If you set up a new PayPal account, be sure it is verified for it to be “auto accepted”, otherwise payments could end up in a “pending” status and after 30 days of it not being accepted, PayPal will refund the person who made the payment.

If you ever have any problems with your Paypal, be sure to call their support line and have your last 4 numbers of your bank account or credit card on the account available (they will also accept the phone number associated to the account).

Bank Wire Transfer. An organizer can opt to accept a Bank Wire Transfer payment option to receive sponsorship funds from PASS. If an organizer chooses to accept a Bank Wire Transfer, they will need to fill out a Bank Wire Transfer form, which will be provided upon set up of their event.

Check/Manual Payment. If vendor chooses to pay via check or other non-online means, you will have to provide them a W-9 tax form before you receive funds. (Some vendors are now even requiring you provide a W-9 to them even if paying online via Paypal).

Tracking Expenses. On the SQLSaturday site there is a basic expense collection page. This page is visibility only to other SQLSaturday admins. This can be used for committed and planned expenses. Using this tool is optional but recommended to keep track of these expenses.

Refunds. Lunch and Sponsorship refunds are the responsibility of the event leaders.

How can my co-organizers gain admin access to the SQLSaturday Event Portal?

Send an email to communityteam@pass.org with the following information:

  • Your name
  • Your event name and number
  • The name and email address associated with a PASS Account for your co-organizer(s)

The PASS Community Team will be able to provide administrator access to co-organizers and add them to your event distribution list.

Note: All co-organizers must have a PASS Account to be added to a SQLSaturday Event Portal.

How do secure sponsors for my event?

Sponsors are a critical component of all SQLSaturdays. They not only provide valuable resources to support event execution, but they also provide a great opportunity for your attendees to connect with local organizations. Here are some tips to securing relevant, exciting sponsors for your event:

  • Write a compelling Sponsor Plan (see “What is a Sponsorship Plan”).
  • Reach out to the sponsors that support your affiliated PASS Local Group(s).
  • Get in touch with local consulting, recruitment and training companies and explain how your event can help them get new leads by participating in the raffle and attending your event.
  • If there are multiple SQLSaturdays scheduled for your region, consider a “multi sponsorship” option, where sponsors can support more than one event and have a presence across the region.
  • Think about what your sponsors would like to know when you first reach out. Think about the estimated attendance of your event and the types of professionals who will be in attendance. You can use actual numbers like "we expect 400+ attendees", or previous experiences like "last year our sponsors got over 200 new leads", or even the more general "SQLSaturdays generally get 30-40% first-timers, that's a lot of new leads and a lot of new potential customers". If you run a smaller event with fewer sponsors, you can also use that to your advantage by highlighting how much visibility each sponsor will get by being present at the event - they will stand out!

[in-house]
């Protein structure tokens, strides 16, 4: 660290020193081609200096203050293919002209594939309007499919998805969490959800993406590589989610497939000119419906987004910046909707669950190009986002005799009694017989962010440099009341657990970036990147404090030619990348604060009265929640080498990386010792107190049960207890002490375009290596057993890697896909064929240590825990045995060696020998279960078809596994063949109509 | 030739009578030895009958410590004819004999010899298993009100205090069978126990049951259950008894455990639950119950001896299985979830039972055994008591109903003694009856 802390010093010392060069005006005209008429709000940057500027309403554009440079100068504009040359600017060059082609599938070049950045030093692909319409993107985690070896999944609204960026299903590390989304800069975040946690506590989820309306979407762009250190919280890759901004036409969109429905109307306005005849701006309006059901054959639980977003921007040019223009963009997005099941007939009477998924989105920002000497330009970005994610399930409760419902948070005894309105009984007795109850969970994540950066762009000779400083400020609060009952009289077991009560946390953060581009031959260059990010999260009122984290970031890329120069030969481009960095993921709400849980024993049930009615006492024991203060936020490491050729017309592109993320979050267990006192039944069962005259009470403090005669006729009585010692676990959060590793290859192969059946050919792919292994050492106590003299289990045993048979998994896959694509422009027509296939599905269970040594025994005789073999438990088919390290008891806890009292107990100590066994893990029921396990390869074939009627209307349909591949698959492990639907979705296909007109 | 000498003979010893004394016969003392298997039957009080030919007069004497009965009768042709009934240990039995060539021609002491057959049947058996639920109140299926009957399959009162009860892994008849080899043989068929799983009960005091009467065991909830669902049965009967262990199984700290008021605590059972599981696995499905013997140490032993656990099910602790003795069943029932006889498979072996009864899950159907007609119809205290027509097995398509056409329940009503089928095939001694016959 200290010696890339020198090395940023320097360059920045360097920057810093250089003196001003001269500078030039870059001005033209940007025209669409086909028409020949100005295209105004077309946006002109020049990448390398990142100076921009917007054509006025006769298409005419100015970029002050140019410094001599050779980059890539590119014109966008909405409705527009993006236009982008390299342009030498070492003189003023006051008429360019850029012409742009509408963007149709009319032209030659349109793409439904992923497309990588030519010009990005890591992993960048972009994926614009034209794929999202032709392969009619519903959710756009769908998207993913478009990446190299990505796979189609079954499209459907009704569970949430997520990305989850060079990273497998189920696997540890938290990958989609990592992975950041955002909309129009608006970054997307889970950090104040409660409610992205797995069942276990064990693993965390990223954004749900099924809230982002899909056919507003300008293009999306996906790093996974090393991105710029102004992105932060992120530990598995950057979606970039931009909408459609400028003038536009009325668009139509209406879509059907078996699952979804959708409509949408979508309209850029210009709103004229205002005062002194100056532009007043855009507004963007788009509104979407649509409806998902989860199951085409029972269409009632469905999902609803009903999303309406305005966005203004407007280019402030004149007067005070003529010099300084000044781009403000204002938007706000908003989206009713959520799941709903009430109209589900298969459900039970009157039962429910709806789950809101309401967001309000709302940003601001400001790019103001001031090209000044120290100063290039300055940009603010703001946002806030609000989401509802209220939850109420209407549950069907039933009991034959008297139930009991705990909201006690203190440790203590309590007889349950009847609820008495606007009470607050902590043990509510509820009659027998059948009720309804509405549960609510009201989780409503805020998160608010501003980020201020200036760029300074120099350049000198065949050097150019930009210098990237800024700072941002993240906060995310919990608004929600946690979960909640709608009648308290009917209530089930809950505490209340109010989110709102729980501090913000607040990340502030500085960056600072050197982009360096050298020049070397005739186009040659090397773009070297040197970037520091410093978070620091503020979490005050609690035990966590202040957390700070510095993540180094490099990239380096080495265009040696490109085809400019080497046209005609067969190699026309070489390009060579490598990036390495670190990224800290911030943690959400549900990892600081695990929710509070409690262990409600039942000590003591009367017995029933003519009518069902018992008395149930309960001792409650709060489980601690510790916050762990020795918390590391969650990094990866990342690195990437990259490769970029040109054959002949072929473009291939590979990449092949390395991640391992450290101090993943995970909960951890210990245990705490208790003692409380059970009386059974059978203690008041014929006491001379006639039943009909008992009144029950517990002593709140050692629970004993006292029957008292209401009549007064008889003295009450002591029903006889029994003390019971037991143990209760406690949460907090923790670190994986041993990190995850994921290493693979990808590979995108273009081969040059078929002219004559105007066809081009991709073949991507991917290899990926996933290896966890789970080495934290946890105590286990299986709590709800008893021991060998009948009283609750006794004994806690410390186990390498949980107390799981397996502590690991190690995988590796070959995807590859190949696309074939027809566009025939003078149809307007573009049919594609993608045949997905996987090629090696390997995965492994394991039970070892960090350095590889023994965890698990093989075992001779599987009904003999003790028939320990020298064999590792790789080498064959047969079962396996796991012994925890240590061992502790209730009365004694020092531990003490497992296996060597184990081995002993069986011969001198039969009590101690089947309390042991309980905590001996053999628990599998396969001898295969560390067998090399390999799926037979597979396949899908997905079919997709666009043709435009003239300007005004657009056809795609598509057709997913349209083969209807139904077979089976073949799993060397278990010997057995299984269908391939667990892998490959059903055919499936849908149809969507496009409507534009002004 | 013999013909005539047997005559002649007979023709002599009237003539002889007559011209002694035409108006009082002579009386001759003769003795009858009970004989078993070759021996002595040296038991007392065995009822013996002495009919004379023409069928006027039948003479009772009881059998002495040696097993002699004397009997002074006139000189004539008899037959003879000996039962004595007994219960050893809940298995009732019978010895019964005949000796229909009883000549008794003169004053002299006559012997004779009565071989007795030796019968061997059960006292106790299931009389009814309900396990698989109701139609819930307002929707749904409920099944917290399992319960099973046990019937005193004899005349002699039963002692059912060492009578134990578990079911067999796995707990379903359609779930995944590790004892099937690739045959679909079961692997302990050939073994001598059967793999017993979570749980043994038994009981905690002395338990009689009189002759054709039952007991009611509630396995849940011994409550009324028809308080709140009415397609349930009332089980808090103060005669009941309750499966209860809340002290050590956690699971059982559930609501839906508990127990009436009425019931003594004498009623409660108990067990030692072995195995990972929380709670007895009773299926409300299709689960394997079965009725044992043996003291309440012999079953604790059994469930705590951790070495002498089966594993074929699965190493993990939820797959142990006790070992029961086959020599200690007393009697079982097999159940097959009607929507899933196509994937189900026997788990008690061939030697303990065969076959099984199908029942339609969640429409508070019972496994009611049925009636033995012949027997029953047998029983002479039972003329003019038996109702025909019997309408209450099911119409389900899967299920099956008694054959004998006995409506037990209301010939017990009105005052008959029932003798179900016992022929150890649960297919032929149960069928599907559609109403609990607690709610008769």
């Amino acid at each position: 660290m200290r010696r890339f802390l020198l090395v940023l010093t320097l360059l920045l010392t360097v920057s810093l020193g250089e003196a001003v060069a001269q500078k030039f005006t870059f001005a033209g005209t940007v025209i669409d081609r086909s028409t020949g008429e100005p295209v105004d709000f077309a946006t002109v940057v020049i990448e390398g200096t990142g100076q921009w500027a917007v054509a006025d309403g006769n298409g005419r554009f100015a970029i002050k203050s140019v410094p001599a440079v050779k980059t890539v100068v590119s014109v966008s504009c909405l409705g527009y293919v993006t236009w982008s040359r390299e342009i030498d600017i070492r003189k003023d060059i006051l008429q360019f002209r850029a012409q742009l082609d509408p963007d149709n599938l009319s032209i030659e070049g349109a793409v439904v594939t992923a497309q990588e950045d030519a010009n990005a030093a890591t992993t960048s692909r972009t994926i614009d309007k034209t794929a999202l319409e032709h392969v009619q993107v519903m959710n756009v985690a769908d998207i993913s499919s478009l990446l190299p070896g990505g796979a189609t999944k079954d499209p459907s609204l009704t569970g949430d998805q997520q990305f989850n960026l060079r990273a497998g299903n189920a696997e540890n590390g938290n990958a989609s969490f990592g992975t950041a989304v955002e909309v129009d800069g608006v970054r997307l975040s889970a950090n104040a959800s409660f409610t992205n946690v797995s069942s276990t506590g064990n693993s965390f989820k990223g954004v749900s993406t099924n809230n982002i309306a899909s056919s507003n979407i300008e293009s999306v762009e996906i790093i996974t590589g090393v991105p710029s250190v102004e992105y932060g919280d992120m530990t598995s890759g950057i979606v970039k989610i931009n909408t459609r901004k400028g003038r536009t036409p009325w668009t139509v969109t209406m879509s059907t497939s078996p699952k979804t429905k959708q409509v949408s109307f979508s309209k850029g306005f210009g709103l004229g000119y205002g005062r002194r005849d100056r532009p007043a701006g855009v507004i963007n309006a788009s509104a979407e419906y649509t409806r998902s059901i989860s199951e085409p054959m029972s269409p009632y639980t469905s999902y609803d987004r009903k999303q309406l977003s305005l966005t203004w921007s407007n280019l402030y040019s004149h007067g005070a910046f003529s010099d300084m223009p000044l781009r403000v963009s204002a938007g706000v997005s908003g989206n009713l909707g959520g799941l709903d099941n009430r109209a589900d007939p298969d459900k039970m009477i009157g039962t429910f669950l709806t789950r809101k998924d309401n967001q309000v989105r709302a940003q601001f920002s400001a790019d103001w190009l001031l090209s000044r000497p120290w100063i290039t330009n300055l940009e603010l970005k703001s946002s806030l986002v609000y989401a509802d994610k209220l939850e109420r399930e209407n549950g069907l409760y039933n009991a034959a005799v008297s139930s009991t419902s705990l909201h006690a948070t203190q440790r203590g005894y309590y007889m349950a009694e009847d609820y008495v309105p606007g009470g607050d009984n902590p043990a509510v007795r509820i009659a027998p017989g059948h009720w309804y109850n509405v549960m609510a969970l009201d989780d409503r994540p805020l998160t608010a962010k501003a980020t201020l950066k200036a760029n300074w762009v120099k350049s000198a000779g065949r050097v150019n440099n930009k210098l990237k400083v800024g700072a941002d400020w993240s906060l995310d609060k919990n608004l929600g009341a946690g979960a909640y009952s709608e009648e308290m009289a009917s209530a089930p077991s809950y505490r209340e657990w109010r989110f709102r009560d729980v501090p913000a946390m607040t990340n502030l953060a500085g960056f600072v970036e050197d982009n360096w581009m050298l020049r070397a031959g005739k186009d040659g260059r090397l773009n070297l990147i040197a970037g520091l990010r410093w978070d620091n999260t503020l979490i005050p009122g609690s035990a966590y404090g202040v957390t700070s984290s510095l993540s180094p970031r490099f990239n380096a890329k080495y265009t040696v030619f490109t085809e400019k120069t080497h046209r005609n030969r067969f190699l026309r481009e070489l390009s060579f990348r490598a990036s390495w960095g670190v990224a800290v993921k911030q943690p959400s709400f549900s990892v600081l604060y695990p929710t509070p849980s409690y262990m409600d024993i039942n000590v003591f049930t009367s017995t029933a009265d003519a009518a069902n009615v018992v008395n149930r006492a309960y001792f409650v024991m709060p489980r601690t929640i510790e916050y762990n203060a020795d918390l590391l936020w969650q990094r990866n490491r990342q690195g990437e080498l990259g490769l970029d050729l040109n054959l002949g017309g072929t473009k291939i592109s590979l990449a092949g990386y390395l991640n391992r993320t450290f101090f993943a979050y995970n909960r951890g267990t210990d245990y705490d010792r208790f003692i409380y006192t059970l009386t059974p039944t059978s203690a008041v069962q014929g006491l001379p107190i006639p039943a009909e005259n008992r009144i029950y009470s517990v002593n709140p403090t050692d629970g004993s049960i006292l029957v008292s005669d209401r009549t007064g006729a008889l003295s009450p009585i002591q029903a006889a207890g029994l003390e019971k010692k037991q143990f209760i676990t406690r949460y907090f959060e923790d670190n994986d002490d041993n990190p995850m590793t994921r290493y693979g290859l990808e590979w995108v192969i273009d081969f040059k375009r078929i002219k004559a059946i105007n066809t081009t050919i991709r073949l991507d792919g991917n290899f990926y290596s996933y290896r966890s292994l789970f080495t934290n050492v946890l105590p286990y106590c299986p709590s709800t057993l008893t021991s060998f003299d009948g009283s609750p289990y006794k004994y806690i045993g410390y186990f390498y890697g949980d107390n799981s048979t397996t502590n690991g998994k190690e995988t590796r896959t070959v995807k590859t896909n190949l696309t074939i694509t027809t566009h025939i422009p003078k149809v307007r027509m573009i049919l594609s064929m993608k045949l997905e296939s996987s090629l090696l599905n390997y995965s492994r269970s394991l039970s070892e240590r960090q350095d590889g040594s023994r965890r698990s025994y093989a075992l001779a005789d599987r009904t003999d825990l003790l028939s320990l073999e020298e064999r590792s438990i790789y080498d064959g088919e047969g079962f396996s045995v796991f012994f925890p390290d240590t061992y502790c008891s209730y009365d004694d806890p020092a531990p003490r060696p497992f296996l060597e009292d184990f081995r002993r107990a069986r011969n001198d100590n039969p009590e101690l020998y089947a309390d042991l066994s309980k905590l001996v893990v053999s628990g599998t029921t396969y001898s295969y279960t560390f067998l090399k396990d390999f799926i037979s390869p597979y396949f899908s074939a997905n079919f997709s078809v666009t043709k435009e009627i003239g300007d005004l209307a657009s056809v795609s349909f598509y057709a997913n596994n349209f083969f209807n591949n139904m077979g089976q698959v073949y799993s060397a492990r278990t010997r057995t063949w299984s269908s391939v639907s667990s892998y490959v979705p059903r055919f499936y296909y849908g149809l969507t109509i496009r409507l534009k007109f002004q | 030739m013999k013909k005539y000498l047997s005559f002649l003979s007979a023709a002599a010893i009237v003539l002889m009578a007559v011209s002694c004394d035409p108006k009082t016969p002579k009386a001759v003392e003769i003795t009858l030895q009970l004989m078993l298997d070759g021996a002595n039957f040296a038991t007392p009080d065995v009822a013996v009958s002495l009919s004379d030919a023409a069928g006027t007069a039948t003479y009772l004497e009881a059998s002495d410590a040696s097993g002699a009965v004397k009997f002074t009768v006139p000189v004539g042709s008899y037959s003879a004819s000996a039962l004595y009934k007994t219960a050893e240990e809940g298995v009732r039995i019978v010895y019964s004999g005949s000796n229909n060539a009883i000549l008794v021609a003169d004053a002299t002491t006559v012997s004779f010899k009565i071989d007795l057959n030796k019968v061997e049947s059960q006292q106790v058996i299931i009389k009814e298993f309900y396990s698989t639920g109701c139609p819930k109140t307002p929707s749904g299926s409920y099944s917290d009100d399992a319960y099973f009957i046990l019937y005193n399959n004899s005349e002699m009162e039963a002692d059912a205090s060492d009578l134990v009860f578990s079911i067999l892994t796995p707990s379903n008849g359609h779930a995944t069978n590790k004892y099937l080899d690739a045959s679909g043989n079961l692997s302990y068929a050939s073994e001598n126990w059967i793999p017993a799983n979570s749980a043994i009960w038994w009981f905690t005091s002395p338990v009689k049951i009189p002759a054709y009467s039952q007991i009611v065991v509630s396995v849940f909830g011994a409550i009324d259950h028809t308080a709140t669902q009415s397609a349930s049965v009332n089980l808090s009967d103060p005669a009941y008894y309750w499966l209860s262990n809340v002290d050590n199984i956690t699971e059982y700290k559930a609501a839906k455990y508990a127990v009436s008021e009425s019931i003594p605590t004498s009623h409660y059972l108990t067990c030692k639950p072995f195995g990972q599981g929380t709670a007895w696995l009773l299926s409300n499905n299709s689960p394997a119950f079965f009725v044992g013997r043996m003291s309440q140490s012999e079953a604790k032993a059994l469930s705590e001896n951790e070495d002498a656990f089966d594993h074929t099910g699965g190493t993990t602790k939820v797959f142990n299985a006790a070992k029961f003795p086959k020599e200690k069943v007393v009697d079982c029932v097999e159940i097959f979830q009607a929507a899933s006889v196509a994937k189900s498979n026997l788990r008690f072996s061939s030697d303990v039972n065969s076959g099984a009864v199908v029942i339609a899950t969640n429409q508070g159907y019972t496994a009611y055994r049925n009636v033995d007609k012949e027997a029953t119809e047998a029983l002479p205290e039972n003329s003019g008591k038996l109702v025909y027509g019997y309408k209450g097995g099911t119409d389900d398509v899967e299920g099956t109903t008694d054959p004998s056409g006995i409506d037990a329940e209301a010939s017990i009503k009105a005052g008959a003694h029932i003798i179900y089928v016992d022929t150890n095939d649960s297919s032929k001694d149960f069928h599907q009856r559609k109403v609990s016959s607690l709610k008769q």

• Make your outreach specific and personalized – potential sponsors want to make sure that their time and money will be well spent before signing up.

Finally, make sure you are thinking long term – will your sponsors will they get enough value from the event to sponsor again next year? Here are some tips to make your sponsors feel special and keep them coming back year-after-year:

  • If you're doing event t-shirts, put logos from your top sponsors on the back.
  • If you have a printed program or flyer, include a sponsorship recognition page with their logo.
  • Be sure to remind the attendees several times about the event being sponsor supported, and call out the sponsors by name (especially if you do a keynote).
  • Consider offering your top sponsors the chance to do a lunch time presentation, or to do a true product demo on sponsor session or track (just make sure attendees can tell it's absolutely about their product).

What is a Sponsorship Plan?

A Sponsorship Plan is a description of the different sponsor levels for your event, including all the benefits per level. The most important thing you can do is to have an updated and detailed sponsorship plan. Be creative! Can you offer your higher-level sponsors additional benefits that won't cost you anything, like sending an e-mail blast to all attendees where you present the sponsor, their lunch session, and their raffle prize? How about offering sponsored tweets? Can you give them a couple of minutes to promote their company during your raffle? These are all small and cheap ways of creating value for your sponsors and ensuring that they get the most out of sponsoring your event.

You can edit your Sponsorship Plan by going to admin.sqlsaturday.com -> Select Your Event -> Manage Sponsor Plan.

How should I promote my event?

Upcoming SQLSaturdays are listed on PASS services, however, particularly for new events, it is very important to help promote your event as well. Here are a few tips to help with your promotion efforts:

  • The PASS Community is extremely active on social media. Share your event on your channels, and tag high profile individuals who may be able to attend or share your event.
  • Ask your sponsors to help spread the word to their staff, networks and followers.